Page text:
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Don't Axe, Don't Tell: Bad Axe Throwing Lands a Bullseye - By pkane - July 19, 2017 - SF Weekly
SF Weekly

Don’t Axe, Don’t Tell: Bad Axe Throwing Lands a Bullseye

(Photo by Peter Lawrence Kane)

“You put one foot in front of the other and hold your axe straight, point your axe to the ceiling, lead with your axe, and move forward so all the rotation is coming from your shoulders,” says Amanda Falikowski, operations manager for Bad-Axe Throwing San Francisco.

That’s essentially the art of hurling an axe at a wall-mounted target — and after the fourth or fifth throw, one finds oneself loosening up and one’s anxiety draining out of the tension vortex between one’s shoulder blades.

This SF Weekly numbskull was the first civilian to test out Bad Axe-Throwing’s new facility — which is actually in Daly City, not S.F. proper, and accessible only via the Silver Dragon Kung Fu studio — just before its open house in early July. (Bad Axe-Throwing formally opens to the public on Friday, Aug. 18.) It’s a high-ceilinged room, almost warehouse-like in its proportions, from which you can hear the kids learning martial arts. There are eight throwing lanes and some graffiti that evokes the tough-guy image of a lumberjack felling timber in the frozen north.

And indeed, Bad Axe-Throwing hails from Canada. Falikowski, who arrived the week before from Indianapolis and who will spend only a few weeks in California before moving on to open the next outpost in Oklahoma City, was not informed about Daly City’s summer climate. This resulted in an amusing situation: a Canadian in a line of work that isn’t for the faint of heart complaining (good-naturedly) about the chill.

“No one told me it was cold,” she says. “I thought it would be nice weather, and I’ve been wearing layers.”

While she’s intrigued by Oklahoma for the novelty factor — “When would I ever go to Oklahoma, ever?” — she’s quickly grown acclimated to the Bay Area after a sunrise hike through Muir Woods, and “because I grew up on Full House.”

As for her profession, she essentially fell into it via Kijiji, the Canadian equivalent of Craigslist. Sick of her job, she stumbled around the listings until something stuck out.

“I just saw ‘axe-throwing coach,’ and I thought, ‘That sounds dope, I should do that.’ So I just applied.”

Falikowski became what Bad-Axe Throwing calls a “host” before moving up to management, establishing new locations and hiring four or five hosts to run them, then moving on to the next. She’s a good coach, too, correcting newbies’ poor technique without getting up in their faces.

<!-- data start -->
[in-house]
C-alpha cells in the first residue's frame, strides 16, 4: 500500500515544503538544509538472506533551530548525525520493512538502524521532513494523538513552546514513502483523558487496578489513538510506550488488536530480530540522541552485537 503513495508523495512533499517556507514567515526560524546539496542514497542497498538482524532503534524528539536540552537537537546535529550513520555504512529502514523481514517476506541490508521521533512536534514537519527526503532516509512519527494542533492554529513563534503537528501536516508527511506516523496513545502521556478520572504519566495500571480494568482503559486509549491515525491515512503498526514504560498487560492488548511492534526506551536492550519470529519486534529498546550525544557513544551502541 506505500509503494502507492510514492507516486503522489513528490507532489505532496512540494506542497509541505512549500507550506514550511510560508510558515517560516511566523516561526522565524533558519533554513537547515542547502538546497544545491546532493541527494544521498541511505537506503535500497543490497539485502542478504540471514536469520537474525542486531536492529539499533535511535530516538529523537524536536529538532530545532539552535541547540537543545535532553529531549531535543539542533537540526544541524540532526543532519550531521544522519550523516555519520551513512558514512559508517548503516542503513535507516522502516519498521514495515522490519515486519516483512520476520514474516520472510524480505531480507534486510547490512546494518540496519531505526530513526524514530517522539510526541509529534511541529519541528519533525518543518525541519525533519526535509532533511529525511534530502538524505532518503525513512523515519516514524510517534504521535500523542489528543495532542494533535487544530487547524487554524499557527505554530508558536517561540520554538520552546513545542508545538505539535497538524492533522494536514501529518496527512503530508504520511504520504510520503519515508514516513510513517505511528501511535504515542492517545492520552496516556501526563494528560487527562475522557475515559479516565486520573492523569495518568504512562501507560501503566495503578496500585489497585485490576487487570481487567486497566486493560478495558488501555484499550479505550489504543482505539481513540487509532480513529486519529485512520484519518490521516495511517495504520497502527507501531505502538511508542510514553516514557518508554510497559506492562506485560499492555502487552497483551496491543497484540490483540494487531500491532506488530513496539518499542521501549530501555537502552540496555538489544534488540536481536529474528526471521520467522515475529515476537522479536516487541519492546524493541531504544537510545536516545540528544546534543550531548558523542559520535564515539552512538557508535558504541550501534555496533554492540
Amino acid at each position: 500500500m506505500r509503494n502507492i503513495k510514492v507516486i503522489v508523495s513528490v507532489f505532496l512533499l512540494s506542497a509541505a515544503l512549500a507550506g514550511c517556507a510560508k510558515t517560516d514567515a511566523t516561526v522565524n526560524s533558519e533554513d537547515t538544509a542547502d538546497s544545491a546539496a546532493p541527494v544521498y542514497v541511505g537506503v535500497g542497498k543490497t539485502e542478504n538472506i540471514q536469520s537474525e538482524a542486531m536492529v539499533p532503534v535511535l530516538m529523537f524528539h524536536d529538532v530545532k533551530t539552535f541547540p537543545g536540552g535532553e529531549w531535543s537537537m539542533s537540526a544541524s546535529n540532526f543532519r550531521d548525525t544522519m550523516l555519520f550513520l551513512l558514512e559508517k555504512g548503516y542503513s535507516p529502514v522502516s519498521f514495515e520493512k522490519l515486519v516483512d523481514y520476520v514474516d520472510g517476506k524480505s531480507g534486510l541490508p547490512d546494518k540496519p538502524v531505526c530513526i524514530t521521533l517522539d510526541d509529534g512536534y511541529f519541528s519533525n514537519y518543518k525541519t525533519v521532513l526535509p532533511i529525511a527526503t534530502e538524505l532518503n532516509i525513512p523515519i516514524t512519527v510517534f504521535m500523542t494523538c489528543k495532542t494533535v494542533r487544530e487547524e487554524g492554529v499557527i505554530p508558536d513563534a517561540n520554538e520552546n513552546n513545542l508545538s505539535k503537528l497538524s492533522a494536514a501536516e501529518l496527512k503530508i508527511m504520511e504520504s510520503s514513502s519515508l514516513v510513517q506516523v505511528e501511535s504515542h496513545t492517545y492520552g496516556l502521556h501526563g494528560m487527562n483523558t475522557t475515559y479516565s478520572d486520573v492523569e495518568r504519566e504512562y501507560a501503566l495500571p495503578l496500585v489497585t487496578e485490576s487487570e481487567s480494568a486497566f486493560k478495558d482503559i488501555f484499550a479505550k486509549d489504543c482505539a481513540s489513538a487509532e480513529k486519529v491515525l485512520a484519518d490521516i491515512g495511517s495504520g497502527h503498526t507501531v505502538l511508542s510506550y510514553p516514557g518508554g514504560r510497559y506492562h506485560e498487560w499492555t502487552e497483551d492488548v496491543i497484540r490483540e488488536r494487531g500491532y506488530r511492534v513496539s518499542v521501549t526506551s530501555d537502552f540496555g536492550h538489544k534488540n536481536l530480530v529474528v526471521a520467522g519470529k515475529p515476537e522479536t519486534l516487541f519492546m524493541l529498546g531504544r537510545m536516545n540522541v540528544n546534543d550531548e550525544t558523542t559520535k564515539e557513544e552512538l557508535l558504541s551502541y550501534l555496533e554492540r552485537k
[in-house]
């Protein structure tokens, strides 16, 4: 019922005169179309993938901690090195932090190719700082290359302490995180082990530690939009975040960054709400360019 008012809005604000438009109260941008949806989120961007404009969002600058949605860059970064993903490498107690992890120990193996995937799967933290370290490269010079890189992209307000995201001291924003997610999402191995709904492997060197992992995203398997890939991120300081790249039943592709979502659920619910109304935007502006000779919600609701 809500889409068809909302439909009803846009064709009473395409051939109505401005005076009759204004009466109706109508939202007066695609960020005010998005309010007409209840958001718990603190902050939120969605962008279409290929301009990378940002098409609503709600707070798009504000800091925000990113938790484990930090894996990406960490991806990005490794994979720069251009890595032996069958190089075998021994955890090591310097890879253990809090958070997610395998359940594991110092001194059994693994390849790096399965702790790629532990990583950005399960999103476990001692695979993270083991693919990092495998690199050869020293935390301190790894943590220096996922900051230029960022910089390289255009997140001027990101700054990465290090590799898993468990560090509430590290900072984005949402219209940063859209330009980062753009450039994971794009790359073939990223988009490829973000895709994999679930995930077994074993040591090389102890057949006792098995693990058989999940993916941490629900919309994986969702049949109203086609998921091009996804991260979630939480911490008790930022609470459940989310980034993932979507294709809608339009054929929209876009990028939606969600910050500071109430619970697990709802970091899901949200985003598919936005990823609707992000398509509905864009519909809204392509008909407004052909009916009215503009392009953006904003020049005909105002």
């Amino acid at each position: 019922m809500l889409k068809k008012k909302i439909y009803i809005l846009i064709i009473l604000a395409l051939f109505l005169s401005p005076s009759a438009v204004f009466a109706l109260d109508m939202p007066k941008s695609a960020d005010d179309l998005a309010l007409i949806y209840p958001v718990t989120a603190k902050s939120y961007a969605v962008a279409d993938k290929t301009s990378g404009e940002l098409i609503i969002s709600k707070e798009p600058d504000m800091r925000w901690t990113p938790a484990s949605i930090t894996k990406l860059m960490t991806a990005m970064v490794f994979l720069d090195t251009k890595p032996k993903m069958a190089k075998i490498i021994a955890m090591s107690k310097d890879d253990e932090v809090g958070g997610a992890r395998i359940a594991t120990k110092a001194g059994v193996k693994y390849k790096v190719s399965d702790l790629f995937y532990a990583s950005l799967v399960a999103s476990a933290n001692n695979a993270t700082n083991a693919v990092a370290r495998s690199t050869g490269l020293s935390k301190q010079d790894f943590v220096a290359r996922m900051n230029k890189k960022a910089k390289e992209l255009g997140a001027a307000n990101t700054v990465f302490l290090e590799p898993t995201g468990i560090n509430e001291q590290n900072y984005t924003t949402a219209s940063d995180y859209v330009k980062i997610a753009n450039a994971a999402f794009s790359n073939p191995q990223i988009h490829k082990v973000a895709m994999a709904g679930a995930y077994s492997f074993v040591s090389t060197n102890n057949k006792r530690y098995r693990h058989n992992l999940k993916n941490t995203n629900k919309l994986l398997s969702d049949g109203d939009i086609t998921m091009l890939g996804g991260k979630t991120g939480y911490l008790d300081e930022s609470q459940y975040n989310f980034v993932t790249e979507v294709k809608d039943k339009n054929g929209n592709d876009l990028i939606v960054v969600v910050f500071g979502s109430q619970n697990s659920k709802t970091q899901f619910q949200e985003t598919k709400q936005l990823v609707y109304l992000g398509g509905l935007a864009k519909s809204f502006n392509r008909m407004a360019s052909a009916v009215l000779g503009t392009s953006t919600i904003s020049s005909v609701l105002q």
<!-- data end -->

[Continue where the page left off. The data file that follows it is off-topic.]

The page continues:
Since an axe rotates in the air before landing in the target, the trick is to find your sweet spot in terms of distance from the wall. Too close or too far, and it will strike the wood at an inhospitable moment in its rotation and clatter to the floor. Another important element is follow-through. If you don’t throw the axe in one smooth motion, your hands can end up above your head, empty.

“I call that ‘jazz hands,’ “ Falikowski says. “And there’s no jazz hands in axe-throwing.”

We move onto littler axes, which are considerably harder to control. You have to put your dominant foot forward and karate-chop it away — and apparently, a frustrated stubbornness on the part of the thrower is not always a virtue. Then it’s time for double-throwing: a parallel motion with both arms over the head. One’s first bullseye is a lot of fun, no question.

Axe-throwing also happens to be pretty generous with the scoring. The sunken blade only has to touch one of the concentric circles ringing the target for you to get the points; you don’t need to get the axe fully within it. And, as in Skee-Ball, you can get a higher score by hitting one of two blue circles above and to the side of bullseye: 10 points, rather than six.

Therapeutic though it is, axe-throwing is also a sport. There are seasonal leagues, each eight weeks long and costing $15 per week overall. The winter leagues are busiest, Falikowski says.

“Everyone, every week, has to do 40 throws in four sets of 10,” she says. “It’s like a mini-game, so you play against someone different all four times, and we determine the wins and losses,” leading to a round-robin tournament as the finale.

“It’s 30 or 40 people,” she adds, “and at the end, we crown the ‘Axe Master.’ They get this big-ass axe engraved with “Bad Axe Champion.”

You definitely want to be a total Bad Axe.

This being Northern California, serving alcohol in such an environment is a no-go. (Elsewhere, many other locations are B.Y.O.B., Falikowski says.) If your first thought is that drinking and throwing sharp weapons around is a recipe for catastrophe, keep in mind that the axe blades aren’t very sharp.

“You’re not cutting a tomato,” Falikowski says. “You’re not going to cut off a limb. You’d pretty much have to hack it. And we don’t have any double-sided axes.”

Turning serious, she emphasizes that axe-throwing is “safe, safe, safe” — and there’s a first-aid kit on-site besides. (Of course, it might be prudent to weed out any homicidal maniacs from your social circle before joining an axe-throwing league with your buds.)

In the end, this unathletic schlub with little upper-body strength got one dead-on bullseye and a few that counted but still felt like technicalities. Throwing started to feel a little easier toward the end, but then again, I was alone with a helpful professional, not surrounded by teammates teasing one another. Falikowski says the atmosphere of competitive play is a bit tougher.

“You have to throw in front of groups of people you don’t know,” she says. “It’s very stressful. In Indianapolis, I had to do probably about 11 news interviews — even live TV. So I had to get those.”

Bad Axe Throwing, opens Friday, Aug. 18, 30 Hill St., Daly City, 888-435-0001 or badaxethrowing.com